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401(K) Millionaires Surged 43% in the Past Year. Here’s How Long It Took Them to Reach $1 Million

May 23, 2024
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The number of 401(k) millionaires increased by 43% from the previous year, driven by market gains and consistent contributions, according to Fidelity Investments. These millionaire accounts, however, did not achieve this status overnight. On average, it took 26 years of steady contributions to reach millionaire status.

In the first quarter, there were 485,000 401(k)-created millionaires, a 15% rise from the previous quarter's 422,000, and a significant 43% increase from the 340,000 recorded a year ago. These accounts typically have an average contribution rate of 17%.

The average balance for 401(k) accounts in the first quarter was $125,900, a 16% increase from the same period last year, while the median balance was $28,900. For 403(b) accounts, which are used by government and nonprofit workers, the average balance was $113,000, up 15% from a year earlier.

Meanwhile, the average IRA balance reached $127,745, a 13% increase from the previous year. IRA accounts generally have higher balances than 401(k)s because individuals often consolidate multiple 401(k)s into an IRA. Fidelity's analysis included over 45 million IRA, 401(k), and 403(b) accounts.

Sharon Brovelli, president of workplace investing at Fidelity, expressed optimism about the increase in account balances, indicating that retirement savers are maintaining their investments and contributions, reaping financial benefits as a result. This positive trend was partly attributed to the S&P 500 index rising 10.6% in the first quarter.

Despite these gains, the average account balances are still below what many Americans believe they need for a comfortable retirement. According to Northwestern Mutual’s 2024 Planning & Progress Study, US adults estimate they will need $1.46 million to retire comfortably.

The total average 401(k) savings rate reached a record high of 14.2% in the first quarter, approaching Fidelity’s recommended rate of 15%. Continuous savings also demonstrated significant benefits. Individuals who had been saving for 15 years saw a 7% increase in their account balances. For the first time, the 15-year continuous balance for Generation X participants ($543,400) surpassed that of baby boomers ($543,200).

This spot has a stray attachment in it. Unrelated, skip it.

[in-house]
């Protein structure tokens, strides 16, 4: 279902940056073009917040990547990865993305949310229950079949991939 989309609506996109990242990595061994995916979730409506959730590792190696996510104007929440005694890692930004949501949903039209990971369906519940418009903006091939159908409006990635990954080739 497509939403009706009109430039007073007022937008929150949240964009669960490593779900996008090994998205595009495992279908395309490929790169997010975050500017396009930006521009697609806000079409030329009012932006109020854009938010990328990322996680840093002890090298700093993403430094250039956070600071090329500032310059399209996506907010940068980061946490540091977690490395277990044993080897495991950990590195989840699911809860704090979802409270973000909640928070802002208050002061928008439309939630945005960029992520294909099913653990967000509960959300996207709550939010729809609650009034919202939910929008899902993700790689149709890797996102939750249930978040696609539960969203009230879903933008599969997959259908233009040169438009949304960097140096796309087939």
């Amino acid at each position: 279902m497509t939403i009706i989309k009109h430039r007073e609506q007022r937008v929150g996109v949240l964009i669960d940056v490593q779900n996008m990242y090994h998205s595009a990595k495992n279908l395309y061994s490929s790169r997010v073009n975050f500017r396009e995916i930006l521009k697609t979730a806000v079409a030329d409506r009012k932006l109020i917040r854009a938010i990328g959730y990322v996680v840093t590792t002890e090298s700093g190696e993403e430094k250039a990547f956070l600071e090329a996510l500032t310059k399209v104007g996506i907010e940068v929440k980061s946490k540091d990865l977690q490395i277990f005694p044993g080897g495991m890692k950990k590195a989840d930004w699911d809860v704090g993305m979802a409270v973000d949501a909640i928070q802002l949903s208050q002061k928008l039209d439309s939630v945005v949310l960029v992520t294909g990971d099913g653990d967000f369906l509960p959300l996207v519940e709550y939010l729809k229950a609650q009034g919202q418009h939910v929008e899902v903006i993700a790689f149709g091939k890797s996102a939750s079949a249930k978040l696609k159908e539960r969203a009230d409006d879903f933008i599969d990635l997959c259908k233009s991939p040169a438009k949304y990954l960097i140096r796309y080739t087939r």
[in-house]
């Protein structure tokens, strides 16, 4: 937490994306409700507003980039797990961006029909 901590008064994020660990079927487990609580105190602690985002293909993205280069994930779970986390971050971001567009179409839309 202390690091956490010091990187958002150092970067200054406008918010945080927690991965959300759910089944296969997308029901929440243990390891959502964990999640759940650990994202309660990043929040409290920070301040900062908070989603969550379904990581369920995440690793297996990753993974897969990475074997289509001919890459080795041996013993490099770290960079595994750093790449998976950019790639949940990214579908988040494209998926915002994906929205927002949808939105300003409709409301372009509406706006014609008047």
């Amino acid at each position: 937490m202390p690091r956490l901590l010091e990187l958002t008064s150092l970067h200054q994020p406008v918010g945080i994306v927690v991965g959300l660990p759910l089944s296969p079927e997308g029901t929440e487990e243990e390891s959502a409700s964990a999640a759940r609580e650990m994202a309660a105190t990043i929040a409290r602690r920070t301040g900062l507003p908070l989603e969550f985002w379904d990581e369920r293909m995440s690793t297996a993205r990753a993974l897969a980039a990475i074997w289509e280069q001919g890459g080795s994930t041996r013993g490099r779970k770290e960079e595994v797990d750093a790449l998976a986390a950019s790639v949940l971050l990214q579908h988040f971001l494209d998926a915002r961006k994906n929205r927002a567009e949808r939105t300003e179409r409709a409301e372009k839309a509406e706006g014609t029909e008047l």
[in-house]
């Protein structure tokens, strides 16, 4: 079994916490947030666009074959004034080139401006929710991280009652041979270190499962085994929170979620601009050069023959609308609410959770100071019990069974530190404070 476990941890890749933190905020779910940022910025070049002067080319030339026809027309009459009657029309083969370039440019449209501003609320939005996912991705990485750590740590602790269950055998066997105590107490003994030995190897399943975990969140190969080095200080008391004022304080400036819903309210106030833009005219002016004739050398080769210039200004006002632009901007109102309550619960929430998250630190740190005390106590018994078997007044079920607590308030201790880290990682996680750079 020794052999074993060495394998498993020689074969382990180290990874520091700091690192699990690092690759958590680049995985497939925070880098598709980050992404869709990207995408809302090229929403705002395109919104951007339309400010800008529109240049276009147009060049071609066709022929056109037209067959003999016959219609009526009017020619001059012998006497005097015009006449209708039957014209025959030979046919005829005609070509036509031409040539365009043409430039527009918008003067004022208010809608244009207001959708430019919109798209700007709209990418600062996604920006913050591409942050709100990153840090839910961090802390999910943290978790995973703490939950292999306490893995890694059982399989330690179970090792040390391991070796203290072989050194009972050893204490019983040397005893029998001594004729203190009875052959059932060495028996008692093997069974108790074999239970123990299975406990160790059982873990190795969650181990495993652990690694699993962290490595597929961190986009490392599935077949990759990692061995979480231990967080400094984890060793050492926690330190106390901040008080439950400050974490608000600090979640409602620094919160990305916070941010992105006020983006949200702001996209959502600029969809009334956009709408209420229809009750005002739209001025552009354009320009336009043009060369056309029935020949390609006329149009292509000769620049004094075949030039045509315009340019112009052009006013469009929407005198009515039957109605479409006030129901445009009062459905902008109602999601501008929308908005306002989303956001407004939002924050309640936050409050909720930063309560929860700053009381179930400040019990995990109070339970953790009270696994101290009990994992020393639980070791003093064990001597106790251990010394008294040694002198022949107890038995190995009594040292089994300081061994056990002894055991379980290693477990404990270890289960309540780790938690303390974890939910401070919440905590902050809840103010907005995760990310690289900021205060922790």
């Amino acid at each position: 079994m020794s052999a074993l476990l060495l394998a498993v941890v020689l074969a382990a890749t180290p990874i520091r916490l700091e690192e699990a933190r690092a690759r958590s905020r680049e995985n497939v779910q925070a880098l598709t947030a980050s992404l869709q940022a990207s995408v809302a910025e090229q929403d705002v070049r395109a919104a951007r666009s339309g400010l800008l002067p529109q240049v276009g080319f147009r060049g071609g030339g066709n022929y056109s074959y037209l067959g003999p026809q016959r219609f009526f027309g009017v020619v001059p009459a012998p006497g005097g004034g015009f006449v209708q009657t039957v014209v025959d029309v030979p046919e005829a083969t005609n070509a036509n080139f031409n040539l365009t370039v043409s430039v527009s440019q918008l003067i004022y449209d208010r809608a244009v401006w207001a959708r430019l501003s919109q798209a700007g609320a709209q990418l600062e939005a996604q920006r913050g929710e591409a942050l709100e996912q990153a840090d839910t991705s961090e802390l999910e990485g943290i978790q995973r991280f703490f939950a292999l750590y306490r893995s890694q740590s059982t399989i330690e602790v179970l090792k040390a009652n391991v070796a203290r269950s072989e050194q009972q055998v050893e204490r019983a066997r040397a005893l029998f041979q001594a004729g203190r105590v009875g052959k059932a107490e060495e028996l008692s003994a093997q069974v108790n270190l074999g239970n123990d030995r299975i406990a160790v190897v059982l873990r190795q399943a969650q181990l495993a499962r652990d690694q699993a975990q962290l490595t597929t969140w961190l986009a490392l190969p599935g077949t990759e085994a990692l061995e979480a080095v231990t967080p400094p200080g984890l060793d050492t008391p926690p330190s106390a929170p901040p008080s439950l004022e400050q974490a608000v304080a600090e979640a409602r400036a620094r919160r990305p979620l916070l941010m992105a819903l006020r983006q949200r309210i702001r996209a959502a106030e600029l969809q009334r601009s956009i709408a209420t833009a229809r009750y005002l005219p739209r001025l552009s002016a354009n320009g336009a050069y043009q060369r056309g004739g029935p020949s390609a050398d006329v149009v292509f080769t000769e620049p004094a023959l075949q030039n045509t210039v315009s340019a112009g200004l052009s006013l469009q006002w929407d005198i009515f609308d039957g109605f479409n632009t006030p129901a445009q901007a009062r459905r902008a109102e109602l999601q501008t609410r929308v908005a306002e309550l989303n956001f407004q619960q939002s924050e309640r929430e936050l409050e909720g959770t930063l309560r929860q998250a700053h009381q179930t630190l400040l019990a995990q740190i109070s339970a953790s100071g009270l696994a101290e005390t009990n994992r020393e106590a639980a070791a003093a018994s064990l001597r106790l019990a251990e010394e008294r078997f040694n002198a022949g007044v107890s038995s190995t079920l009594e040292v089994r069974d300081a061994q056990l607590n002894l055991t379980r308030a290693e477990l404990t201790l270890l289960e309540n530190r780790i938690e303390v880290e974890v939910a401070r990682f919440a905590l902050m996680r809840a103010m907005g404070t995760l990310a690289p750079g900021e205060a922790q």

However, even with robust savings rates, many people continued to borrow from their 401(k) accounts. In the first quarter, 17.8% of workers had a 401(k) loan, consistent with the previous quarter but higher than the 16.7% from a year ago.

Fidelity's report also highlighted the disparity in retirement plan offerings among small businesses. Only 30% of small businesses offer a retirement savings plan, yet those who do provide their employees with the opportunity to save show significant results. Small-business retirement plans had an average balance of $152,000 and an average contribution rate of 8%, which is higher than the traditional 401(k) deferral rate of 9.3%. These accounts included SEPs, Simple IRAs, and self-employed 401(k)s.

Roger Stiles, president of Fidelity Wealth, emphasized the importance of small businesses in American communities and the positive impact of offering retirement plans to employees. He noted that providing a variety of retirement options for small businesses can help close retirement coverage gaps and encourage more Americans to save for retirement.

Adan Harris
Managing Editor
Eric Ng
John Liu
Editorial Board
Bryan Curtis
Adan Harris
Managing Editor
Cathy Hills
Associate Editor

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